Florida's higher education system ranks best in the nation
A 2019 ranking of all 50 states' education systems shows the Sunshine State serves its college students well.
- Florida may be the butt of many jokes, but its higher education system is second to none.
- However, the state's PreK-12 education lacks comparatively, giving Massachusetts the top spot for the best education overall.
- Americans believe their state governments should prioritize education, but much work needs to be done to catch up to other countries.
Let's face it, the other 49 states aren't always kind to Florida. We roll our eyes at how the state horked a national election, made mothers terrified of bath salts, and plays host to python sex parties. We laugh when its citizens threaten each other with turtle armies or a major newspaper endorses a Florida congressional candidate who believes she was abducted by aliens (#onlyinflorida).
Comedian John Oliver summed up how other states feel about their southern kin best when he said: "I mean come on, Florida. You're Florida!"
But the Sunshine State deserves more respect in the eyes of the other states. According to the U.S. News & World Report's 2019 Best States ranking, Florida has the best higher education system in the nation and one of the best education systems overall.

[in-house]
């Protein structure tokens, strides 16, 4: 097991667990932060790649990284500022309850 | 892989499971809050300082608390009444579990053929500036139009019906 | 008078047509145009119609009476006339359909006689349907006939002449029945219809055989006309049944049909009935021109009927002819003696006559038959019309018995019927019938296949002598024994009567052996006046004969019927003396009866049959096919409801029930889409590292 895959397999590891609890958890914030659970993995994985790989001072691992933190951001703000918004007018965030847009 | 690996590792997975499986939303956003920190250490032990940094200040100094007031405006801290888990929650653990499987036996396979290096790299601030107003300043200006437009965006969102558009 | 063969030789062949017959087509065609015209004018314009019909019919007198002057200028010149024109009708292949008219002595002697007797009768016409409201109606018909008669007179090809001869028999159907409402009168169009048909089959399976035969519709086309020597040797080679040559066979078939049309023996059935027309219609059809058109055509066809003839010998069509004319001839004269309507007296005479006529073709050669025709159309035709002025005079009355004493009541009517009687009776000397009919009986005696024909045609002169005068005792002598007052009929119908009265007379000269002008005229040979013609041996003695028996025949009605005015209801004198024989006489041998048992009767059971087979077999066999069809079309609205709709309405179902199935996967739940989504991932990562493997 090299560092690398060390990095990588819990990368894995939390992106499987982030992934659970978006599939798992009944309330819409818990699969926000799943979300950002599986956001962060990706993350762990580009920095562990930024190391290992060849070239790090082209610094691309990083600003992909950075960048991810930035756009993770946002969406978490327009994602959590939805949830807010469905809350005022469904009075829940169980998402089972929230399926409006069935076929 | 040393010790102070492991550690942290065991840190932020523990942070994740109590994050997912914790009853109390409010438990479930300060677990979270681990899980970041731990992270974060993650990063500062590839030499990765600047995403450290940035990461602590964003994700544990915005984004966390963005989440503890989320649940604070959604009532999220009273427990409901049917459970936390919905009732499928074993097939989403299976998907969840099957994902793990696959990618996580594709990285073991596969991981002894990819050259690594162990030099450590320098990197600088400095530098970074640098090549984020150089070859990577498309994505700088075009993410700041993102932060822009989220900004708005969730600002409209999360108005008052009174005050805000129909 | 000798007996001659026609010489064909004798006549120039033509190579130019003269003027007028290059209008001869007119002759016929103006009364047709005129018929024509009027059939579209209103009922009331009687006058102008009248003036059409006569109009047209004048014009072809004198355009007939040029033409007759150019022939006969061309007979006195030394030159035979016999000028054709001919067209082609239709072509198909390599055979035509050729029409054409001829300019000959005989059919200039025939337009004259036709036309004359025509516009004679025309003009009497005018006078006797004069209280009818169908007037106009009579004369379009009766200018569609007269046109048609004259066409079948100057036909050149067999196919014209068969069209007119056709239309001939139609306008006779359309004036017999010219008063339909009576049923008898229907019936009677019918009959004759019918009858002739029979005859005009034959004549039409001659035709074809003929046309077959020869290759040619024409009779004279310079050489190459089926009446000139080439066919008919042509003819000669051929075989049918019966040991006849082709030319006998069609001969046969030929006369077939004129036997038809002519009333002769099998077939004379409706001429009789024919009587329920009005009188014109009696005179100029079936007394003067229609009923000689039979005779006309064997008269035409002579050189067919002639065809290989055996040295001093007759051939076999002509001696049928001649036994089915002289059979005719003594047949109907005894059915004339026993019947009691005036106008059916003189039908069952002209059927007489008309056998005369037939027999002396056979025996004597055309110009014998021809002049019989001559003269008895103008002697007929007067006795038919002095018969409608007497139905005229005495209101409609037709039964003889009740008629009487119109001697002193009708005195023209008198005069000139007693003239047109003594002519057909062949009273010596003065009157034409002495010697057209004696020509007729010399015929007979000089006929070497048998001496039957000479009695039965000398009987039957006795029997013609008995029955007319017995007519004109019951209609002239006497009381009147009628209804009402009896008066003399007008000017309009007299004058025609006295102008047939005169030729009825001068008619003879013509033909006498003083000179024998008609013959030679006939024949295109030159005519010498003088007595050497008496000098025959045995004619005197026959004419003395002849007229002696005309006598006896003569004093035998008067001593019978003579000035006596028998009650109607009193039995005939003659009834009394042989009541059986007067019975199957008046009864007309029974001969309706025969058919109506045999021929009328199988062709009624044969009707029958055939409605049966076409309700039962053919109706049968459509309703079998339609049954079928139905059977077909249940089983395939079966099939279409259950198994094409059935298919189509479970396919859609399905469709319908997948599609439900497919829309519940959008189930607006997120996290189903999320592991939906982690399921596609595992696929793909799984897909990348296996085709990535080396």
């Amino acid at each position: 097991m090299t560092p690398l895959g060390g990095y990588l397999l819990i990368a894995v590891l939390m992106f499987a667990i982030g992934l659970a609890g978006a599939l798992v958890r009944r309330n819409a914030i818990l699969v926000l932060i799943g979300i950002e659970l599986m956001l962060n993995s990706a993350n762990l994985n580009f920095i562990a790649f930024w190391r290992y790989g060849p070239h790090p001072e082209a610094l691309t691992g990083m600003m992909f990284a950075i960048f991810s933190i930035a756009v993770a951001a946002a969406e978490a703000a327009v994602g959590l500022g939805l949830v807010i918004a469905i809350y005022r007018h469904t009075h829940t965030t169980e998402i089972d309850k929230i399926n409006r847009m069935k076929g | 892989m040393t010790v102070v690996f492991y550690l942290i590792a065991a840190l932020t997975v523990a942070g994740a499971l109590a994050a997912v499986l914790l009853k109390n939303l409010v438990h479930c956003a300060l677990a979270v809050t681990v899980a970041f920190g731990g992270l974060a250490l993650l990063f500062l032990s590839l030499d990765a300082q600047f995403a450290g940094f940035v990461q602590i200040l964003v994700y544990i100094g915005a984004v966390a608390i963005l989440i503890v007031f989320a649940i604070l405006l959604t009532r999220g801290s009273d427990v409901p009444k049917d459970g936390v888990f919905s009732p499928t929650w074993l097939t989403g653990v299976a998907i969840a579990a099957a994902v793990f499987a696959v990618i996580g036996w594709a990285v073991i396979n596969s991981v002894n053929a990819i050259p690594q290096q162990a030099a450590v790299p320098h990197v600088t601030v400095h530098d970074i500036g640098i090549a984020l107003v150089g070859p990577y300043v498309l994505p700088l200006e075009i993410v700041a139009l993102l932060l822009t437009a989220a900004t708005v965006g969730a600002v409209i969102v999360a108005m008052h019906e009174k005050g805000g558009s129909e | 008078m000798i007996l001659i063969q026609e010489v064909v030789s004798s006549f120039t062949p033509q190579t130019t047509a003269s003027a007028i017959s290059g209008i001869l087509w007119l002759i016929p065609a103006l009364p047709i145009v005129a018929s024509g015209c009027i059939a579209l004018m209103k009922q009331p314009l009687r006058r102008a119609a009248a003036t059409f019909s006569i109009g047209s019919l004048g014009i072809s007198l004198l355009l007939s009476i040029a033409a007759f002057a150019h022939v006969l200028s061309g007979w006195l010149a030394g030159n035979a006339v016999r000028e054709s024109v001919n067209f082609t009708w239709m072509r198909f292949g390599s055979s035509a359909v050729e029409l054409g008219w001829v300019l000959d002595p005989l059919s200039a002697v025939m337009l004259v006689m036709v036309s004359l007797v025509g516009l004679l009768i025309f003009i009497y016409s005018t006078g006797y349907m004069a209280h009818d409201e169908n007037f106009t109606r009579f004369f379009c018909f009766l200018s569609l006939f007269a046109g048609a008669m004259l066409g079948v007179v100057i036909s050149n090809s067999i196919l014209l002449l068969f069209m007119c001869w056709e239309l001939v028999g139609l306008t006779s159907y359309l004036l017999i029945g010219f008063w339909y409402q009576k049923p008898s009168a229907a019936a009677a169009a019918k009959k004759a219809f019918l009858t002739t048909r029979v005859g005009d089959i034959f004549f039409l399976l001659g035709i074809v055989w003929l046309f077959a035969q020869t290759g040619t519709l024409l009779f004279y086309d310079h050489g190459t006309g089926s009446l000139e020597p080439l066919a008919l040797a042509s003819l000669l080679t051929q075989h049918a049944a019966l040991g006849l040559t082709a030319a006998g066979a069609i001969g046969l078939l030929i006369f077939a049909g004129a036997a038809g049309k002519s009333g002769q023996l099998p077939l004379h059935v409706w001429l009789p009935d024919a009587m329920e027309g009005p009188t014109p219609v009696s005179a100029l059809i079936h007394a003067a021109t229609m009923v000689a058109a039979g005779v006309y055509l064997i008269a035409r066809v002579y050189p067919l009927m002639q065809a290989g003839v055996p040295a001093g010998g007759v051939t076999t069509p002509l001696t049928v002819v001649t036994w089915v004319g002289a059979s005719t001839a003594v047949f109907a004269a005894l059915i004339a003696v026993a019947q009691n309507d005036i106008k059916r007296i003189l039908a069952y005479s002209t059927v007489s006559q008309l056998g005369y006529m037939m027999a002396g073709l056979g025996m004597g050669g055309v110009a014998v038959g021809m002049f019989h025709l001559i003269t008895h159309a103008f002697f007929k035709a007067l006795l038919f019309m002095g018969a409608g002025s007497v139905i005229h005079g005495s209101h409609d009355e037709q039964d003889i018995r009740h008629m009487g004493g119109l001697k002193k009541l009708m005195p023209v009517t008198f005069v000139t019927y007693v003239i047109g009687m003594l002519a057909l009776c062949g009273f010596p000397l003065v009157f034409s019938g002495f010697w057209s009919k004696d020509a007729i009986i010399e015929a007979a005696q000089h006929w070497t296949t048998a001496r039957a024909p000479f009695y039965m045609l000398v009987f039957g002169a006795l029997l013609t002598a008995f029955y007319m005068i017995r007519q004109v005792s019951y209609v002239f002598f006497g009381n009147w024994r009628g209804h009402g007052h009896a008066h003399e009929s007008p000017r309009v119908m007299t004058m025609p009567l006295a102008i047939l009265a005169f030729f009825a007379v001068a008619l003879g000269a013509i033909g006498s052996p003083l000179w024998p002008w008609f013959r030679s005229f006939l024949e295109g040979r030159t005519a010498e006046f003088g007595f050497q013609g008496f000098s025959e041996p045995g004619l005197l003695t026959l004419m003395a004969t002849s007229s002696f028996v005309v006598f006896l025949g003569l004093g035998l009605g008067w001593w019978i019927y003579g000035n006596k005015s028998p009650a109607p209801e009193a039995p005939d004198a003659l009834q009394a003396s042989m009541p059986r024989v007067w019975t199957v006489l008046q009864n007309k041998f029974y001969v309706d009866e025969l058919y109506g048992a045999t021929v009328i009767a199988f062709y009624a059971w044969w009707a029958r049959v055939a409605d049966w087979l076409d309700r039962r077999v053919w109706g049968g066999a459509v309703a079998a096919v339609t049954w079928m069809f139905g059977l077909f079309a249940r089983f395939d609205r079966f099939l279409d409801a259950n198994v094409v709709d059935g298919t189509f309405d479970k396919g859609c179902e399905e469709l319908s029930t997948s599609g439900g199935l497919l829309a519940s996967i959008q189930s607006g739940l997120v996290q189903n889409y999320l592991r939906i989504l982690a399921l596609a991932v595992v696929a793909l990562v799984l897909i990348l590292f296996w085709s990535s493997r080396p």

Florida #1 in higher education
Florida State University is ranked number 70 among the U.S.'s 100 best colleges, one of three top ranking higher education schools in Florida.
The U.S. News & World Report's annual ranking compares states based on eight key categories: education, health care, the economy, infrastructure, opportunity, fiscal stability, crime and corrections, and natural environment. State rankings are based on how they perform in predetermined metrics, with scores weighted on citizen priorities as determined by a survey.
Metrics for the higher education rank included the number of citizens holding degrees, costs of attending college, student debt burden, and time it takes to complete a two- or four-year program.
As reported by the Tampa Bay Times, "the state recently announced a 9.5 percent increase in its college graduation rate over the last five years." It has decreased the cost of pursuing a bachelor's degree, too, reducing it to less than $10,000 after financial aid for the average student.
Under these standards, Florida has set a high bar. It beat out Washington, Wyoming, and California (which took second, third, and fourth respectively). This is the third year in a row Florida has taken the top spot, and the state sports three of the country's 100 best colleges.